Hyperuricemia and gout are associated with comorbidities such as cardiovascular disease, chronic kidney disease (CKD), and metabolic syndrome including its components diabetes and hypertension [5, 16, 17, 18, 19, 20, 21, 22, 23, 24]. Patients with frequent gout attacks have higher prevalence of comorbid diseases, (e.g., CKD, hypertension, dyslipidemia, ischemic heart disease (IHD), heart failure, and arthritis) than those with infrequent attacks [25]. In addition, previous research has identified that morbidities associated with gout are directly related to gout disease severity [26]. Treatment challenges arise when patients have comorbid conditions and are being treated with multiple medications; these challenges include drug–drug interactions with treatments for renal disease or hepatic impairment, as well as with statins for the treatment of hypercholesterolemia [27, 28, 29]. Studies show that many patients with gout do not achieve treatment goals with current therapies, and the majority continue to experience recurrent acute attacks, further joint damage, and other complications [30]. Understanding morbidity prevalence and incidence rates in patients with gout is important for benchmarking optimal approaches to gout management and selecting optimal treatments for individual patients.

Patients with gout commonly have multiple comorbidities, with subsequent comorbidities arising as a result of the disease; this should be taken into consideration both in clinical practice and when conducting clinical trials in these patients. In this study, we analyzed the prevalence and incidence rates of potential disease- or treatment-related renal and cardiovascular morbidities in patients with established gout from databases in four countries, with eligibility criteria aligned with recent gout clinical trial inclusion criteria [31, 32] to provide a more appropriate context or baseline for understanding clinical trial rates of morbidities. CLEAR 1 (NCT01510158) and CLEAR 2 (NCT01493531) were two placebo-controlled, phase 3 trials that investigated the efficacy and safety of lesinurad (a selective uric acid reabsorption inhibitor) in combination with allopurinol in gout patients having an inadequate response to standard-of-care allopurinol, and were used here to help define cohort exclusion criteria and standardize age/sex distributions for the database study. The current analysis comprises data from patients in Germany (DE), the United Kingdom (UK), the US, and France (FR).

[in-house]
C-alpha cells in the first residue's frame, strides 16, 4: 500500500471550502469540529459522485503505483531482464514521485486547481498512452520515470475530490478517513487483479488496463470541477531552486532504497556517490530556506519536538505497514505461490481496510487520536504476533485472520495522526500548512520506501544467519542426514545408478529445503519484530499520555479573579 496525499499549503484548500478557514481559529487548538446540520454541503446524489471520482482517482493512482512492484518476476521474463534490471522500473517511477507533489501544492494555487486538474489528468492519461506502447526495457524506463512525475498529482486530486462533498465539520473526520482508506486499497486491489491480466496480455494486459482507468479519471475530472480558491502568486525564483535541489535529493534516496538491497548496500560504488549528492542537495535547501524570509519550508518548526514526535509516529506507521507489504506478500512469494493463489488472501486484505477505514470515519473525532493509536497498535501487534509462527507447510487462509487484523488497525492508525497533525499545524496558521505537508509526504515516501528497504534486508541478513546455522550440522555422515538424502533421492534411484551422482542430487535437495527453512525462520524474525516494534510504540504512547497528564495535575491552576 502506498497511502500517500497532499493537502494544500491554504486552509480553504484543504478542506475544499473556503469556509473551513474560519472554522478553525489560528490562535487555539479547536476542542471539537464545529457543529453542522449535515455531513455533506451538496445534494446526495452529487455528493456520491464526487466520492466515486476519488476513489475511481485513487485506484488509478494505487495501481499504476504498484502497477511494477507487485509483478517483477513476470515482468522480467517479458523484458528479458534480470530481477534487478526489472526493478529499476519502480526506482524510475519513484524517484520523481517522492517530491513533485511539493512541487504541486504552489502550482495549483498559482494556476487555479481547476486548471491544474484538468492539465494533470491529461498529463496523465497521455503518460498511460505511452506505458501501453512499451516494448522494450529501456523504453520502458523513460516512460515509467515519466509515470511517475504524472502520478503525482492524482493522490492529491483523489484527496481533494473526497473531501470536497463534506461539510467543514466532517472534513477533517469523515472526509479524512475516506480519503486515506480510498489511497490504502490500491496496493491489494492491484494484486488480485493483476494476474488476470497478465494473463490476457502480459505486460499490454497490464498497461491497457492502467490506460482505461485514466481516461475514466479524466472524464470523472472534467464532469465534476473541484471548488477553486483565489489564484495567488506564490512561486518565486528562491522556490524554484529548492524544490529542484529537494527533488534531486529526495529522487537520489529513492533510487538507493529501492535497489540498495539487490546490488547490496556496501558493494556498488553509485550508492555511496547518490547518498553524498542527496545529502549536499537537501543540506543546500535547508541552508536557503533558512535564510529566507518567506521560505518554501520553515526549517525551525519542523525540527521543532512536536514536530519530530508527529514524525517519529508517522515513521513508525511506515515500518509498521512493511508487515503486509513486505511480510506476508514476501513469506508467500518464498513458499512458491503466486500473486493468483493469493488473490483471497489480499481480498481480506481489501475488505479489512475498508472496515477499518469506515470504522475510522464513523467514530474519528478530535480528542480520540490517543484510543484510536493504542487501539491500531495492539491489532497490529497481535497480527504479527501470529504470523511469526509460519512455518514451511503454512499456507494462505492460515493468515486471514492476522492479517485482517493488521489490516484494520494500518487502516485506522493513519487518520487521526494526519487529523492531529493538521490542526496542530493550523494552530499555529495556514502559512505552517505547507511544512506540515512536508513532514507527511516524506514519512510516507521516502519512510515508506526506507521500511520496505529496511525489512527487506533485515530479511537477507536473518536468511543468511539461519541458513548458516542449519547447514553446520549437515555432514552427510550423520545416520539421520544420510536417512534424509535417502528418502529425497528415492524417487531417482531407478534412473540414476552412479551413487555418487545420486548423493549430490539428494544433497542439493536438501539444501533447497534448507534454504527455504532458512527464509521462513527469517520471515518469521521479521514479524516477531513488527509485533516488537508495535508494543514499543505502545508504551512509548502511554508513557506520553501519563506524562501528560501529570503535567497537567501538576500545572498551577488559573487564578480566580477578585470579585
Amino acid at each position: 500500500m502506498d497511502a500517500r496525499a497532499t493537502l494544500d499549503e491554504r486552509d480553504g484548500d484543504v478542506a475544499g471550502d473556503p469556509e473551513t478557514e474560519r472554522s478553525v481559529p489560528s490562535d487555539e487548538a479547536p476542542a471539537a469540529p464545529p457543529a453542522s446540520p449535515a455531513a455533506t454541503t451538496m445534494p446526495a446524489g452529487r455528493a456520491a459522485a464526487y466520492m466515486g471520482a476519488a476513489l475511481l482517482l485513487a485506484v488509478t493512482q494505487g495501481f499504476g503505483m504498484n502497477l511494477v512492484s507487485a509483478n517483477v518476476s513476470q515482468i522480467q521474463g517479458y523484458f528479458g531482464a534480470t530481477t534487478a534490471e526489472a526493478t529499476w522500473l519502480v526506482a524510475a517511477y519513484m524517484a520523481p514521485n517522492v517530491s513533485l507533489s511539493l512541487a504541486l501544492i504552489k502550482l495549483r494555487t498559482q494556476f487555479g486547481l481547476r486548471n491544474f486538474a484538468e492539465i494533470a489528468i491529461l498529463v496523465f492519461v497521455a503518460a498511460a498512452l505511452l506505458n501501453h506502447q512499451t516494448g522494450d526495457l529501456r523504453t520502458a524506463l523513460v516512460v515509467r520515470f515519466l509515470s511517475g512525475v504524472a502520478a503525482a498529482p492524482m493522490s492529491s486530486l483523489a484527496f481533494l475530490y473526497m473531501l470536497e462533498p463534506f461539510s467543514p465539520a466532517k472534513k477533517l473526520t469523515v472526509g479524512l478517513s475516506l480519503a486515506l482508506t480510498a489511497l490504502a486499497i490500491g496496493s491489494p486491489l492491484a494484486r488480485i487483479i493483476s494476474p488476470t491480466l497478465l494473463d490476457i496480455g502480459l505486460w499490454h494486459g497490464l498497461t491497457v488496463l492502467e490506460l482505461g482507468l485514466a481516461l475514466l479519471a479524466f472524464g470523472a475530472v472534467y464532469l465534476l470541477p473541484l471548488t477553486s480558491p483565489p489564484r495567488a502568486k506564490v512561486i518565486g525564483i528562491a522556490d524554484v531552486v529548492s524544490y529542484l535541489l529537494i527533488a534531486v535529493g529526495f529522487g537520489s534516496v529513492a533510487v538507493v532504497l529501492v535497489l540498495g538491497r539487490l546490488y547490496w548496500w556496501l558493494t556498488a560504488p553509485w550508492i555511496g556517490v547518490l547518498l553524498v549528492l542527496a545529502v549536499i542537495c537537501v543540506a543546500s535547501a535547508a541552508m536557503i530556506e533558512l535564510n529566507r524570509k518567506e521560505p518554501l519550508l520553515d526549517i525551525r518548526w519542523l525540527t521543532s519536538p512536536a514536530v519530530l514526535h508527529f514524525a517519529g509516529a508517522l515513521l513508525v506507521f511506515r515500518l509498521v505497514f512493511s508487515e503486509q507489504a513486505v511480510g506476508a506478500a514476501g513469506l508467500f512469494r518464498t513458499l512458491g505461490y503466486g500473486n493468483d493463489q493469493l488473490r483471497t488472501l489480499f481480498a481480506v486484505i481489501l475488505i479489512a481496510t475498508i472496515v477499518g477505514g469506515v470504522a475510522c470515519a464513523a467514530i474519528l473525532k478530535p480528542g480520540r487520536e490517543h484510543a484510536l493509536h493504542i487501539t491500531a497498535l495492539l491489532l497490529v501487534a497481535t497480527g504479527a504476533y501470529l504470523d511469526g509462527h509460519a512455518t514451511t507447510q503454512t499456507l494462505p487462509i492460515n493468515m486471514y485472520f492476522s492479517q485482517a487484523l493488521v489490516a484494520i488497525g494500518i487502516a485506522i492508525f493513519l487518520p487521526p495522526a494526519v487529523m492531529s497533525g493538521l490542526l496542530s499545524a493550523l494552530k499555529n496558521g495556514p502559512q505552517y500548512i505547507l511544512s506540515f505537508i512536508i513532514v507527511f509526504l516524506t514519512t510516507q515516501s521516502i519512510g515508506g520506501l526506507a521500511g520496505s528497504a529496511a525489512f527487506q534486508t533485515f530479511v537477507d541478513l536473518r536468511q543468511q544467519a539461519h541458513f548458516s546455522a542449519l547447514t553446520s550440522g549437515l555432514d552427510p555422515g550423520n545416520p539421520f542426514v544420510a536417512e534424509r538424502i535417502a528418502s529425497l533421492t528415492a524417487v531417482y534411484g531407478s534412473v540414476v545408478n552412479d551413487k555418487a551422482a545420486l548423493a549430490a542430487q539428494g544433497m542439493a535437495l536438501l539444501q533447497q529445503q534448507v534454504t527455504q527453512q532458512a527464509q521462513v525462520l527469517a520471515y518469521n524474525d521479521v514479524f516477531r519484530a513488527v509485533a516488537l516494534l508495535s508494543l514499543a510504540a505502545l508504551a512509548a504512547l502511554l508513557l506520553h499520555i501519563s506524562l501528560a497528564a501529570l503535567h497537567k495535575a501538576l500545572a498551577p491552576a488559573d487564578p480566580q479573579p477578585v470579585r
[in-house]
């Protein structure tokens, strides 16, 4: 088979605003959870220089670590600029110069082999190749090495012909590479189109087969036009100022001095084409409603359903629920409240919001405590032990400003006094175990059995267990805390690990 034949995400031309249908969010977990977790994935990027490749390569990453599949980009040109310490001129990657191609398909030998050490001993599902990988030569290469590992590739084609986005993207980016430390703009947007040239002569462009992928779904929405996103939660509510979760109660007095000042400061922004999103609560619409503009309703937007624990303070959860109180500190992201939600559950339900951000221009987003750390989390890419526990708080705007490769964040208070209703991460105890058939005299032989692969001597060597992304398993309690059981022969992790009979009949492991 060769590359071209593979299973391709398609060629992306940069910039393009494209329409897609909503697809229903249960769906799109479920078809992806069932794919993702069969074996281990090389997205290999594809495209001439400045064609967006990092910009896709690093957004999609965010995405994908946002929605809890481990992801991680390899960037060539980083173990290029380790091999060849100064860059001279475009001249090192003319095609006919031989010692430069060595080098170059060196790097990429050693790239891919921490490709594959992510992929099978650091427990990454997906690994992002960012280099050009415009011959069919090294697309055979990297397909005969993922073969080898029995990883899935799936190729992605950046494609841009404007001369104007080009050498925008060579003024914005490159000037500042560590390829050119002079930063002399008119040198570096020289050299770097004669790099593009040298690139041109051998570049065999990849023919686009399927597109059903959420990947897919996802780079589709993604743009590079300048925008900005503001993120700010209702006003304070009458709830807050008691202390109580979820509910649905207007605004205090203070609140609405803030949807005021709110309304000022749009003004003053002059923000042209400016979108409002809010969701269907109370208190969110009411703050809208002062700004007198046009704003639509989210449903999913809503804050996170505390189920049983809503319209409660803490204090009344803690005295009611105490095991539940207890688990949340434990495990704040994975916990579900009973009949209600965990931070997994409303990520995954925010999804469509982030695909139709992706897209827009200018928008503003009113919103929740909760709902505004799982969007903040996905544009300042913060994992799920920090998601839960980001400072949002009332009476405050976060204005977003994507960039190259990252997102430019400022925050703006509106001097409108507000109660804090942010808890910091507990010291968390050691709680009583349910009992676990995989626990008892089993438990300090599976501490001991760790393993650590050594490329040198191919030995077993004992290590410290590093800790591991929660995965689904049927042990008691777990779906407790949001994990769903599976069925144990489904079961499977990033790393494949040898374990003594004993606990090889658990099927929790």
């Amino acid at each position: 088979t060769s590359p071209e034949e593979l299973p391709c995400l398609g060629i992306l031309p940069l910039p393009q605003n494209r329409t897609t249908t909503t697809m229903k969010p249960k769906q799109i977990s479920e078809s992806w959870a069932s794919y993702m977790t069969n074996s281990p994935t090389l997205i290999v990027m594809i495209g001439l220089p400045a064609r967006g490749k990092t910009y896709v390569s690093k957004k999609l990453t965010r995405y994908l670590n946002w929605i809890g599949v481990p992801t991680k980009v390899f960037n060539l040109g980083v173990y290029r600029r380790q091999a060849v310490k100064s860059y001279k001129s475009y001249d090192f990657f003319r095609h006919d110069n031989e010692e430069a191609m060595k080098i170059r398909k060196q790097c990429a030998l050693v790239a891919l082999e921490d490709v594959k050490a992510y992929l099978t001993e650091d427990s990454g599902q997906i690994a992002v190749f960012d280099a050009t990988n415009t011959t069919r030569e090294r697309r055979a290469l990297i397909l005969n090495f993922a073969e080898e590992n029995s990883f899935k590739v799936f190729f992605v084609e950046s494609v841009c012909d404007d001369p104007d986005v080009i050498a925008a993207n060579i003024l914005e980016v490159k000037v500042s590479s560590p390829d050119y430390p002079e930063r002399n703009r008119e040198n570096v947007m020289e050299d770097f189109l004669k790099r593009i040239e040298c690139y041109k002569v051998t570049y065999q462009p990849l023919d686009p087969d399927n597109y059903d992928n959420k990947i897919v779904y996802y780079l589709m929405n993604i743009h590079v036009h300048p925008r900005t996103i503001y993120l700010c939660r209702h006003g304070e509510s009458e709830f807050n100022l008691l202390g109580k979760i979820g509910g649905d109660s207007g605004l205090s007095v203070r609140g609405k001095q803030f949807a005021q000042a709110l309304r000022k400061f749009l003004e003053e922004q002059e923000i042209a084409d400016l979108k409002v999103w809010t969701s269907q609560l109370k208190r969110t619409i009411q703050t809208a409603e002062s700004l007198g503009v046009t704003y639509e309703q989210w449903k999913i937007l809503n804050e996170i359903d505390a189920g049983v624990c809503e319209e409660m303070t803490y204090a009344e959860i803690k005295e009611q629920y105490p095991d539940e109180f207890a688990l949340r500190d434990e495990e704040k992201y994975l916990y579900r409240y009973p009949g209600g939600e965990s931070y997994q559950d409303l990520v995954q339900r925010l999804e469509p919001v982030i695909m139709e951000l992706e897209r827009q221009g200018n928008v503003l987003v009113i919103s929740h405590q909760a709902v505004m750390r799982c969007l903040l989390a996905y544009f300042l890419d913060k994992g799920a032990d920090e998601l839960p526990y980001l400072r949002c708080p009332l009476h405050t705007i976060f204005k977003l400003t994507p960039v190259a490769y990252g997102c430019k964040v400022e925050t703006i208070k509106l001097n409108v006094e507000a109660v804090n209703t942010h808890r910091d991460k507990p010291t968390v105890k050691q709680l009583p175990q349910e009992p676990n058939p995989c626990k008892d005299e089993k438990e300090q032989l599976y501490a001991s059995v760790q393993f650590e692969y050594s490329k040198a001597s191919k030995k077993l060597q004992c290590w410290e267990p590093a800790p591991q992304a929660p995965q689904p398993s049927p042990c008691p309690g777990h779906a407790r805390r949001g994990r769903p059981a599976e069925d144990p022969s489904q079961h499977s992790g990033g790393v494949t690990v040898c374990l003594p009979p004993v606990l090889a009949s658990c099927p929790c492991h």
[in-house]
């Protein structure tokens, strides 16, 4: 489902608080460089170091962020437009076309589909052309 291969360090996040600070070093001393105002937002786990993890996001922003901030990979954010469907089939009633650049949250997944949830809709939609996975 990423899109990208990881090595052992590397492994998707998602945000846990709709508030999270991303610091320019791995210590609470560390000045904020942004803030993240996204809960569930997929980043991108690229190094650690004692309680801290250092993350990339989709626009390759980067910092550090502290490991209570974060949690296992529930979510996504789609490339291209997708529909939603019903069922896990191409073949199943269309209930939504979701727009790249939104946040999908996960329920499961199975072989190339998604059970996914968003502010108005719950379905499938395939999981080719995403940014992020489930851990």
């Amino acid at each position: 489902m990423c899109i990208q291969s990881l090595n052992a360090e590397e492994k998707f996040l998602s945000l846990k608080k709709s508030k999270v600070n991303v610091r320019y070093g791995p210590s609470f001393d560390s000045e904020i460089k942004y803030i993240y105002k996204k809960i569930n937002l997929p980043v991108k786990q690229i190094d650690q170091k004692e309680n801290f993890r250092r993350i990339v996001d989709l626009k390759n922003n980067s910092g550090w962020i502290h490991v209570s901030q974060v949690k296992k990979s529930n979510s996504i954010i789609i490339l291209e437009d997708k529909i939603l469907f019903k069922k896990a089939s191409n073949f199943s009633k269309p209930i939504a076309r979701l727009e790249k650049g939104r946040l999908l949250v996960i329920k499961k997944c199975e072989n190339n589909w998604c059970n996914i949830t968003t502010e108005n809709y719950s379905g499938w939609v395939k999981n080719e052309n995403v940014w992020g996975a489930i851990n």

Methods

Data Sources

This study uses a retrospective data analysis of patients with gout using health-care data extracted from electronic medical record and administrative claims databases. The following databases were used: DE—IMS Disease Analyzer™ (IMS Health, Danbury, CT, US) databases [33, 34]; UK—Clinical Practice Research Datalink (CPRD) Hospital Episode Statistics [18, 35]; US—IMS PharMetrics Plus database [36, 37, 38]; FR—IMS Disease Analyzer database [39, 40]. A more detailed description of these databases can be found in Table 1.
Table 1

Data sources

Country

Database

Description of data source

Germany (DE)

IMS Disease Analyzer (DA) databases

A longitudinal EMR database providing anonymized longitudinal data on consultations, diagnoses, and treatment within primary care and referrals to secondary care as recorded by various panels of physicians (grouped per specialty) on their practice computers. In the context of this study, the data used were limited to the five panels with the highest proportion of gout patients, i.e., GPs (including diabetologists), rheumatologists, urologists, dermatologists, and neurologists. The database represents 2.4% (N = 2500) of all practices in Germany

United Kingdom (UK)

Clinical Practice Research Datalink linked to Hospital Episode Statistics (CPRD-HES)

CPRD collates computerized EMR data from GPs at >60% of practices across the whole country and includes demographic information, prescription details, clinical events, diagnoses, referrals to secondary care (specialists or hospitals), and major outcomes. Linked to HES, a database containing inpatient data from all NHS hospitalizations, including date of admission and discharge, main discharge diagnoses, and main procedures. The linked CPRD-HES data include about 35% of all GP practices in the UK

United States (US)

IMS PharMetrics Plus database

A database comprising adjudicated health plan claims for more than 150 million unique anonymous enrollees including detailed information on patient demographics, inpatient/outpatient diagnoses and procedures, prescription records, and corresponding amounts paid by health plans. Additional information on laboratory results was obtained for a subset of the cohort through a linkage with external data provided by a leading national laboratory network

France (FR)

IMS DA database

A French version of the DA database, quite similar to its German equivalent but limited to GPs and not including referrals to secondary care. In this study, additional information was included for hospitalizations and laboratory results collected through an observational survey study conducted in a subset of the GPs present in the database

GP general practitioner; EMR electronic medical record

Study Design and Patients

Study Design

A longitudinal cohort study design was used to evaluate (1) established prevalent comorbidity and (2) prospective incident comorbidity, in patients with prevalent established gout and eligibility criteria aligned with recent gout clinical trials.